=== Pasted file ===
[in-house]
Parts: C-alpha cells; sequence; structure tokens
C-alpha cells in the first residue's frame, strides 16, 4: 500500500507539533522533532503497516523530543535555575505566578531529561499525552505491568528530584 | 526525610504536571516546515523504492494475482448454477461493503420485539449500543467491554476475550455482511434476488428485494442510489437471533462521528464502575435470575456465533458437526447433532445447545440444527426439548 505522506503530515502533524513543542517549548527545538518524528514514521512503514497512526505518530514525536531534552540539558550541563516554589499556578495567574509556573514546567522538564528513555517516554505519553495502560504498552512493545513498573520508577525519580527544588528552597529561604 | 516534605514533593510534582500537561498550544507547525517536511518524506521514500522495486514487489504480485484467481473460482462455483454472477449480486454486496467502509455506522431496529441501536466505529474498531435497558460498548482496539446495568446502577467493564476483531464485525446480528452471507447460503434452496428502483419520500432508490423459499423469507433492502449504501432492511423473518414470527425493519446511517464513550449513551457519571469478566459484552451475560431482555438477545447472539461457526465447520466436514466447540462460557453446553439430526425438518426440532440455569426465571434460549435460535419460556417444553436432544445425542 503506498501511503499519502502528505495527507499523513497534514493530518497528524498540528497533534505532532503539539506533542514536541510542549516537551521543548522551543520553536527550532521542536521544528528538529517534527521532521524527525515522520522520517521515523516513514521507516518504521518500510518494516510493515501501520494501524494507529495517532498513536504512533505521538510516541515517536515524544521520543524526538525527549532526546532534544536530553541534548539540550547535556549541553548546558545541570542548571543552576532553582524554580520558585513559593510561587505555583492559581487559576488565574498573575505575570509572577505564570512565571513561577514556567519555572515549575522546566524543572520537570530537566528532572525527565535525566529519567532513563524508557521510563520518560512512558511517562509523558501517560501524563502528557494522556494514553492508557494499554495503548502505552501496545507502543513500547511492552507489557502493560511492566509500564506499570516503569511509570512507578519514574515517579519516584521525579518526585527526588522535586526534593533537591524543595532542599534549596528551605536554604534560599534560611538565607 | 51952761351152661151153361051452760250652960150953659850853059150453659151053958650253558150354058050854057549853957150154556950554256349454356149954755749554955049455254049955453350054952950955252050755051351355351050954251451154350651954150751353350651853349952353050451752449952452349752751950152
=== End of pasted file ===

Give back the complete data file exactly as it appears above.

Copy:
[in-house]
Parts: C-alpha cells; sequence; structure tokens
C-alpha cells in the first residue's frame, strides 16, 4: 500500500507539533522533532503497516523530543535555575505566578531529561499525552505491568528530584 | 526525610504536571516546515523504492494475482448454477461493503420485539449500543467491554476475550455482511434476488428485494442510489437471533462521528464502575435470575456465533458437526447433532445447545440444527426439548 505522506503530515502533524513543542517549548527545538518524528514514521512503514497512526505518530514525536531534552540539558550541563516554589499556578495567574509556573514546567522538564528513555517516554505519553495502560504498552512493545513498573520508577525519580527544588528552597529561604 | 516534605514533593510534582500537561498550544507547525517536511518524506521514500522495486514487489504480485484467481473460482462455483454472477449480486454486496467502509455506522431496529441501536466505529474498531435497558460498548482496539446495568446502577467493564476483531464485525446480528452471507447460503434452496428502483419520500432508490423459499423469507433492502449504501432492511423473518414470527425493519446511517464513550449513551457519571469478566459484552451475560431482555438477545447472539461457526465447520466436514466447540462460557453446553439430526425438518426440532440455569426465571434460549435460535419460556417444553436432544445425542 503506498501511503499519502502528505495527507499523513497534514493530518497528524498540528497533534505532532503539539506533542514536541510542549516537551521543548522551543520553536527550532521542536521544528528538529517534527521532521524527525515522520522520517521515523516513514521507516518504521518500510518494516510493515501501520494501524494507529495517532498513536504512533505521538510516541515517536515524544521520543524526538525527549532526546532534544536530553541534548539540550547535556549541553548546558545541570542548571543552576532553582524554580520558585513559593510561587505555583492559581487559576488565574498573575505575570509572577505564570512565571513561577514556567519555572515549575522546566524543572520537570530537566528532572525527565535525566529519567532513563524508557521510563520518560512512558511517562509523558501517560501524563502528557494522556494514553492508557494499554495503548502505552501496545507502543513500547511492552507489557502493560511492566509500564506499570516503569511509570512507578519514574515517579519516584521525579518526585527526588522535586526534593533537591524543595532542599534549596528551605536554604534560599534560611538565607 | 51952761351152661151153361051452760250652960150953659850853059150453659151053958650253558150354058050854057549853957150154556950554256349454356149954755749554955049455254049955453350054952950955252050755051351355351050954251451154350651954150751353350651853349952353050451752449952452349752751950152